After the magnitude 8.9 earthquake rocked Japan, a "state of emergency" was declared at one of the country's nuclear power plants.
The Fukushima reactor, around 30 miles inland from the coast in north-east Japan, suffered a failure in its cooling system.
Chief Cabinet Secretary Yukio Edano, the top government spokesman, said the nuclear power plant developed a mechanical failure in the system needed to cool the reactor after it was shut down. He said the measure was a precaution as there was was no radiation leak and the facility was not in immediate danger.
Professor Tim Abram, a nuclear fuel technology expert at Manchester University, said that as long as a reactor is shut down, it is considered "benign" until bosses decide it is safe to be turned back on.
He said: "All nuclear facilities are designed to withstand seismic events. The magnitude of the seismic event that they are designed to withstand varies from country to country. It's not done on a case of a particular point on the Richter scale, but instead on the basis of probability of earthquakes in particular countries. In somewhere like Japan, the probability will be much, much higher."
The professor said although a failure in the cooling system of a nuclear power plant was "unexpected", once a reactor is shut down, the heat levels plummet anyway.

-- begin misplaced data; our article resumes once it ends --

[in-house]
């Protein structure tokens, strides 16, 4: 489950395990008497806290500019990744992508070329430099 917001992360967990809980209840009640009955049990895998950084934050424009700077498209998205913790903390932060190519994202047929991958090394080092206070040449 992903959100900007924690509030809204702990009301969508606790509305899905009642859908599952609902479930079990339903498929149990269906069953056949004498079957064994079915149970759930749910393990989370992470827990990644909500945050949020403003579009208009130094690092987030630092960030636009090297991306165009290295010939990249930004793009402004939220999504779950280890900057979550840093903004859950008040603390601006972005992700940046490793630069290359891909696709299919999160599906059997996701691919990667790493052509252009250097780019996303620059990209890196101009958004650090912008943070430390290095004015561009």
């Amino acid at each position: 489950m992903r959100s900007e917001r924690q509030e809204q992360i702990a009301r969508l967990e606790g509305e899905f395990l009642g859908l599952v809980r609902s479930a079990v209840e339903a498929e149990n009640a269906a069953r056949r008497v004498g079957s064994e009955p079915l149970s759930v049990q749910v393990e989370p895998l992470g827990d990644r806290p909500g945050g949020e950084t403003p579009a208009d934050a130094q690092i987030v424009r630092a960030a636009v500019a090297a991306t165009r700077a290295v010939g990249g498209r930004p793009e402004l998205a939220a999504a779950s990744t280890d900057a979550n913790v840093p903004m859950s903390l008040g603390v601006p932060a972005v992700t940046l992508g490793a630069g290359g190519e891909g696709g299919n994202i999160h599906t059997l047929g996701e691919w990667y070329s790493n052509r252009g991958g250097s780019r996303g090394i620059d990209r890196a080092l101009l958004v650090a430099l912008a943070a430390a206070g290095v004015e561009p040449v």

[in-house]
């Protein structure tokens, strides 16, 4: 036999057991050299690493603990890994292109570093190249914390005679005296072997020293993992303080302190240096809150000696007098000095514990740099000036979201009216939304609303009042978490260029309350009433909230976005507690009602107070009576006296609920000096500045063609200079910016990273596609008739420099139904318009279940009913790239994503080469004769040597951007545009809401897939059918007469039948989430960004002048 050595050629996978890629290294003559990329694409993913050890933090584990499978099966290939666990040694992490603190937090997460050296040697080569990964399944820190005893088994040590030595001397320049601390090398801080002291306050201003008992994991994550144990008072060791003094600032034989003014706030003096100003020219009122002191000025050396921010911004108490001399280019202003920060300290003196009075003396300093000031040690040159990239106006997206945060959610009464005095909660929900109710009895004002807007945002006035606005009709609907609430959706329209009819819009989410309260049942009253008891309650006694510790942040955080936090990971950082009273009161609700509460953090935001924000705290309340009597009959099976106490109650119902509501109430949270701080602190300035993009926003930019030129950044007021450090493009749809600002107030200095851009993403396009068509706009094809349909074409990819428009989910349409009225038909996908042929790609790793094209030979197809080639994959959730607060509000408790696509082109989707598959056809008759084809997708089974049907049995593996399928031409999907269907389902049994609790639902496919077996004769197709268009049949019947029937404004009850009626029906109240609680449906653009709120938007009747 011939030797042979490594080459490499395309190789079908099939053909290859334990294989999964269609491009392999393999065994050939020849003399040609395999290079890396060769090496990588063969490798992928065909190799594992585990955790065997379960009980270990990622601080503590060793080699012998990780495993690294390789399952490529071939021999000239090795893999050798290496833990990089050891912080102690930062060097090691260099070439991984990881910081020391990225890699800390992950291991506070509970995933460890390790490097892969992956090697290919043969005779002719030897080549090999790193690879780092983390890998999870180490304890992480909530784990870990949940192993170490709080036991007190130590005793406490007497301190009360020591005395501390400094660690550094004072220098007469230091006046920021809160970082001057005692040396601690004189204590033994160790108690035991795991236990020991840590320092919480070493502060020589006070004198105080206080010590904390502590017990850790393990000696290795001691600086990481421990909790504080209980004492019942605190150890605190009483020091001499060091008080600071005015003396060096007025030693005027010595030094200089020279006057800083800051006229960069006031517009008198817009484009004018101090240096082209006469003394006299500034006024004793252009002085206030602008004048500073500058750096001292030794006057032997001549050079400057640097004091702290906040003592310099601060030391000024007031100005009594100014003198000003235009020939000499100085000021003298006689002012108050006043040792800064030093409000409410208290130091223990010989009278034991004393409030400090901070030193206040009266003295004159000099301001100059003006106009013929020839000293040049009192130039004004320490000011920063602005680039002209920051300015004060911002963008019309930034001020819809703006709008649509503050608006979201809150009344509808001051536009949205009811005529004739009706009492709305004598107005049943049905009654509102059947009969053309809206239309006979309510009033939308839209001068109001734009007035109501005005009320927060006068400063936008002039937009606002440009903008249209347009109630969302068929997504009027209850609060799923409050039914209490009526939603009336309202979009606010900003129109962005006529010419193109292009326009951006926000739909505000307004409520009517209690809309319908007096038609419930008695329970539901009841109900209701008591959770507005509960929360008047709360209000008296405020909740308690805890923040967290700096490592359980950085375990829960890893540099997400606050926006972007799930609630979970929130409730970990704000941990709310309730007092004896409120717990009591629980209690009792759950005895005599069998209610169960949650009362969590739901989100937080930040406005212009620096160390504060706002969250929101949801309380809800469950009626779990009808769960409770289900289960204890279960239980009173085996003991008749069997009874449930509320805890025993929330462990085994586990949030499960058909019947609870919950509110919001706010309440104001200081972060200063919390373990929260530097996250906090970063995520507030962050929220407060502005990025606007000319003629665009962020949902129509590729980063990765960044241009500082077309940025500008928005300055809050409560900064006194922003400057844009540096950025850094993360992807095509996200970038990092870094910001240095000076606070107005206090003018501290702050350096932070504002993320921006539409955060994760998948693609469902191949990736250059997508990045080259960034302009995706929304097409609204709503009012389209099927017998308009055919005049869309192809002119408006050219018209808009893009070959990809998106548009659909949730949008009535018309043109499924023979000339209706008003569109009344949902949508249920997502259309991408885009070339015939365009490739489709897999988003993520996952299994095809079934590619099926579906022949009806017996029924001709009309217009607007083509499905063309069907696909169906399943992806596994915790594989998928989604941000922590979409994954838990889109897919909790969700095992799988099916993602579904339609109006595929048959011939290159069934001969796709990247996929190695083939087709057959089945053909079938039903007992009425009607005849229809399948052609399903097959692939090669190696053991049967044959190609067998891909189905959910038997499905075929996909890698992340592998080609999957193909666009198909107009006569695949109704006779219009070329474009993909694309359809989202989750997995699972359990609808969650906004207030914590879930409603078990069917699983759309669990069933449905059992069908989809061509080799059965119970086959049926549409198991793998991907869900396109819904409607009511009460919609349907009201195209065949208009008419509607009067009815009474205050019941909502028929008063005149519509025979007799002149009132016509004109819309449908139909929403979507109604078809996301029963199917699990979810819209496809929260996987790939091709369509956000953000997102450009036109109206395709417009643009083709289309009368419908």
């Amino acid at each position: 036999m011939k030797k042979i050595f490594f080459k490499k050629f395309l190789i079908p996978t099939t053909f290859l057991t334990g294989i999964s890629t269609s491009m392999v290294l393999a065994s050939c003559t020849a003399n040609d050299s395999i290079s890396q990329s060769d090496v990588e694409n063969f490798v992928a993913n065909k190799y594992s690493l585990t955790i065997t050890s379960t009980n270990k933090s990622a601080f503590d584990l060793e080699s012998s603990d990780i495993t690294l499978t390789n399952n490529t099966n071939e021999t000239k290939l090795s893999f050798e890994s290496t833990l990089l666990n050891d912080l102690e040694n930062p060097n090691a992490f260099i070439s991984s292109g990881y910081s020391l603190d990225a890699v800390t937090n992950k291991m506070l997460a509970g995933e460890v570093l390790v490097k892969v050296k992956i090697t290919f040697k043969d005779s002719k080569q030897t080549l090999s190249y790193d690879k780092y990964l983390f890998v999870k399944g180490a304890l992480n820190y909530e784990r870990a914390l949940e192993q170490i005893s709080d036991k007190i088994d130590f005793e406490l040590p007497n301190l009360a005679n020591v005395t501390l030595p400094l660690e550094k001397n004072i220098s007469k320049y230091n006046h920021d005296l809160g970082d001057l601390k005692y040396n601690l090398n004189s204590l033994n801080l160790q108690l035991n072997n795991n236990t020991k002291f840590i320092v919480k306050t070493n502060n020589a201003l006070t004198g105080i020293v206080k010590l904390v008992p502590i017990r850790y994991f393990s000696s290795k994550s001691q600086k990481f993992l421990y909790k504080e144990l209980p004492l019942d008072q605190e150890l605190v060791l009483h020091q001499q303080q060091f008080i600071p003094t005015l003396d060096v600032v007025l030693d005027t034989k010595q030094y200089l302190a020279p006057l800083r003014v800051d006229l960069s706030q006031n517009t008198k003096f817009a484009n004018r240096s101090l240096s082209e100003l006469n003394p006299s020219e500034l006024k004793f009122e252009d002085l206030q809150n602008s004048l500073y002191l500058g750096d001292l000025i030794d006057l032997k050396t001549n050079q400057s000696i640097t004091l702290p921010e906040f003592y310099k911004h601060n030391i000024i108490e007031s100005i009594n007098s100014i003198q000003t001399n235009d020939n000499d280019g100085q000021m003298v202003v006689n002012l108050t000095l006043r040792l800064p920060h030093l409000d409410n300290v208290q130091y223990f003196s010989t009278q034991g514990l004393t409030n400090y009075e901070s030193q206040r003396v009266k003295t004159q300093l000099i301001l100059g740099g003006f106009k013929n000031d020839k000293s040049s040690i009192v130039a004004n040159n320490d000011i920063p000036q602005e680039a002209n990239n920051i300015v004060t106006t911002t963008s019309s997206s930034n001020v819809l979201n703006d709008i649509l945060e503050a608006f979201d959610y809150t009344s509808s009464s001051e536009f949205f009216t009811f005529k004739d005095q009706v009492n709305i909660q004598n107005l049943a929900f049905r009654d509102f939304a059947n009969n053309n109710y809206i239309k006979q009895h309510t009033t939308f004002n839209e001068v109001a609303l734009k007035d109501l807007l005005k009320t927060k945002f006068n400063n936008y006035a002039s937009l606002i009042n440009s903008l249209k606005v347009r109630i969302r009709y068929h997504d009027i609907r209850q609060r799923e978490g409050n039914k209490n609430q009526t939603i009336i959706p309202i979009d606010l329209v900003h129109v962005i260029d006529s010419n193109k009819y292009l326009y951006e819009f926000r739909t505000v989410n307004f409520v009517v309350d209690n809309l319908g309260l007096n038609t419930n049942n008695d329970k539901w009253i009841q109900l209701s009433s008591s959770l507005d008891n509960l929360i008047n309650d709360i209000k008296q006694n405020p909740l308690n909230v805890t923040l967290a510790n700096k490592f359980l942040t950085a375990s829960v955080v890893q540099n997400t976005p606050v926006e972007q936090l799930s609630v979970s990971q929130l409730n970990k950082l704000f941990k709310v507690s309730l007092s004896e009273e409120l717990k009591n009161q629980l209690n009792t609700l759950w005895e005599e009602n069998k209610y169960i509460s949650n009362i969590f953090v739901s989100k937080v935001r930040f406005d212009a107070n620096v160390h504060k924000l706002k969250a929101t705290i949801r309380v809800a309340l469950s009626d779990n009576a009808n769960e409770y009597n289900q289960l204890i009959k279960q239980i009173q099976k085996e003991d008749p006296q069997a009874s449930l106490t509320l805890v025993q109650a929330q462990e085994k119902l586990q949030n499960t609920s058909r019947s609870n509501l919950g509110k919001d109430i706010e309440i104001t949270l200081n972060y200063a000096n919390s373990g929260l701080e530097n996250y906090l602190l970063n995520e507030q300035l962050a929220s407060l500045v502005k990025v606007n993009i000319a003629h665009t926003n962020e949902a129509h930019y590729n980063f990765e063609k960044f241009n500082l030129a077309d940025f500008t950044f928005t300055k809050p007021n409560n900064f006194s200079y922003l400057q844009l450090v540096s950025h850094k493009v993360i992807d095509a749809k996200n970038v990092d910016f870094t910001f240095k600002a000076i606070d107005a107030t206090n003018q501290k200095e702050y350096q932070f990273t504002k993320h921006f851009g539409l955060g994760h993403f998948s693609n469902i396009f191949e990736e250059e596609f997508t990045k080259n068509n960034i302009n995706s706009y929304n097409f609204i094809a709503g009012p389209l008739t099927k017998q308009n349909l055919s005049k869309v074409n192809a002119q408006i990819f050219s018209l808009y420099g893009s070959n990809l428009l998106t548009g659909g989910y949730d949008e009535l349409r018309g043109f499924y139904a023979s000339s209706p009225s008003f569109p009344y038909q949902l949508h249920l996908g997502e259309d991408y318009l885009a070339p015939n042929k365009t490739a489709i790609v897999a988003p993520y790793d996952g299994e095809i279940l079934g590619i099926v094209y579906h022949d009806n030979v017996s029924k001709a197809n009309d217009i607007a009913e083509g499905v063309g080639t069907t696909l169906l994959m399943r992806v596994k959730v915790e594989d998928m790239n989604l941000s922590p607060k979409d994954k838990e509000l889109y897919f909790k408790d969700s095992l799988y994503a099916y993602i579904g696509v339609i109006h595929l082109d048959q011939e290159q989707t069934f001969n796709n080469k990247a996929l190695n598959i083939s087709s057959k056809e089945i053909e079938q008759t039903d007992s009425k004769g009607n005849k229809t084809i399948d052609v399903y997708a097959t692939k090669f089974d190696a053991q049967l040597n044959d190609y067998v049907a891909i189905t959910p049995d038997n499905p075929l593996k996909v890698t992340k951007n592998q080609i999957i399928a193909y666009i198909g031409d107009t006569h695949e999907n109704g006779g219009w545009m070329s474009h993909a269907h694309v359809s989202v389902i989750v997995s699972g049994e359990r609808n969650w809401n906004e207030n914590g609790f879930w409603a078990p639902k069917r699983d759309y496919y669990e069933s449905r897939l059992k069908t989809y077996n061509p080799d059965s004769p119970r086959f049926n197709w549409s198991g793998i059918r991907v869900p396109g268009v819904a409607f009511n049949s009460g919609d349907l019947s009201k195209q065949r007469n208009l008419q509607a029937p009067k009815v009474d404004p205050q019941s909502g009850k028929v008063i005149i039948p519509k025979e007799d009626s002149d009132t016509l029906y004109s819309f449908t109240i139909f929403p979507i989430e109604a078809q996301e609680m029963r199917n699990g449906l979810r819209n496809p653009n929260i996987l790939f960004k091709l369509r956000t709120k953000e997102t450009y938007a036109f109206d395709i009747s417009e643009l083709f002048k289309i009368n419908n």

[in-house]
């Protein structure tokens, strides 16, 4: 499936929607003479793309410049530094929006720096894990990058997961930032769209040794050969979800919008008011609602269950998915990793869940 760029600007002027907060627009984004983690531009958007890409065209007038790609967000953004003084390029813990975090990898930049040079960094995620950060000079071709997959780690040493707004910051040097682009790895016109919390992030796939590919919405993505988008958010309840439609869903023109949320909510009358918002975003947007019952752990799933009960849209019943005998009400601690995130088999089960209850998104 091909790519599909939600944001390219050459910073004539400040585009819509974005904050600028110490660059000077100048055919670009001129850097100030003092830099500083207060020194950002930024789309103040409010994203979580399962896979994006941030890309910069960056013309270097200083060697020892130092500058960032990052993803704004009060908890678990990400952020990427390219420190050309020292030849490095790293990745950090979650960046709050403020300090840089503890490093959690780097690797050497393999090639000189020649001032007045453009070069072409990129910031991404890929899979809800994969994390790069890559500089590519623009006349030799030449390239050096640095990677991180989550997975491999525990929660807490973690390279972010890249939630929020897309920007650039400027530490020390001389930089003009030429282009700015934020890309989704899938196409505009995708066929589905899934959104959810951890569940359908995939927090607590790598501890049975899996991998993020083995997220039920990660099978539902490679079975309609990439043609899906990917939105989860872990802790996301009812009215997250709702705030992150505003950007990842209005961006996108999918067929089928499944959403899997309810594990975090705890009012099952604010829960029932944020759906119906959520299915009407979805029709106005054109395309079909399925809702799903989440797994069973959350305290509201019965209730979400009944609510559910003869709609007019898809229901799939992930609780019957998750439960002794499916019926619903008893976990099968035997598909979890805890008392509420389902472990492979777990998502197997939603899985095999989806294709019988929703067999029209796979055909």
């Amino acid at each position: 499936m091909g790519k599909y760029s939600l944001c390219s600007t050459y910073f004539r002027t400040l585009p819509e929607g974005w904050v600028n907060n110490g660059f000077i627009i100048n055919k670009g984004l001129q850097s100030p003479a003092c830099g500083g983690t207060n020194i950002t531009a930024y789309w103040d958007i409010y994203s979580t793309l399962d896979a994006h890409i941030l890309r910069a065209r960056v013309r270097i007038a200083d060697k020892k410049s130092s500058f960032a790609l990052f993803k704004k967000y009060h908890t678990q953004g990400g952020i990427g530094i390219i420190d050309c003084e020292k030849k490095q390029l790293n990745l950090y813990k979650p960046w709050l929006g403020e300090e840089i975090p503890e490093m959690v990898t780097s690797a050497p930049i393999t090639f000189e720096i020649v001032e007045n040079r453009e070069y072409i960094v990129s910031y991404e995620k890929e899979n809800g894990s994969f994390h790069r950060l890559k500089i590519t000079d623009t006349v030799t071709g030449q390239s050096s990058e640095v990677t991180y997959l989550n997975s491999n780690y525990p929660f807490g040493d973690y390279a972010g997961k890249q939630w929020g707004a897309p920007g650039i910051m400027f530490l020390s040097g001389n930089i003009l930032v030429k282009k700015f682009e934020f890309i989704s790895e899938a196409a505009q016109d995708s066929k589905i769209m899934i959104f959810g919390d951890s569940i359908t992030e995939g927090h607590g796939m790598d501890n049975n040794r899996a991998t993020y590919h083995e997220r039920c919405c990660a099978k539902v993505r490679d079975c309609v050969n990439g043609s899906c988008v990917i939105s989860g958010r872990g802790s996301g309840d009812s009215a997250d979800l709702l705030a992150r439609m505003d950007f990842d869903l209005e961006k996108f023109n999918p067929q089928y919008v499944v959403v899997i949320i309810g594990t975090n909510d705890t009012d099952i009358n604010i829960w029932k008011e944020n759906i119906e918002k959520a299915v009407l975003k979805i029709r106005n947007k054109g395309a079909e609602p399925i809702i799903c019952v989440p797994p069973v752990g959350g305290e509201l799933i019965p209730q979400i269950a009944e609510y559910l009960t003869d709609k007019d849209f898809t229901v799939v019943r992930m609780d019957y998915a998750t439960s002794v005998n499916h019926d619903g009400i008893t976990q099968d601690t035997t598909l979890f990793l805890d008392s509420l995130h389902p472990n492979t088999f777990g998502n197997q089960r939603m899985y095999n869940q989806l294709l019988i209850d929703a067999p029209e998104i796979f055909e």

He said: "Reactors shut themselves down automatically when something called 'ground acceleration' is registered at a certain point, which is usually quite small. It will instantly drop control rods into the core."
At that stage, he said, the heat of a nuclear station drops dramatically in a matter of seconds, and within a couple of minutes, it is down to under 5% of its normal temperature.
He said: "That's a tiny, tiny percentage of the usual power output of the core. You still need to get rid of the decay heat, but the system is very capable of doing that. It's a bit like a braking system on a car failing when it is travelling at 3mph, when it is designed to slow it down from 120."
Meanwhile, Japan has issued an evacuation order to more than 2,800 residents close to the plant.
© Press Association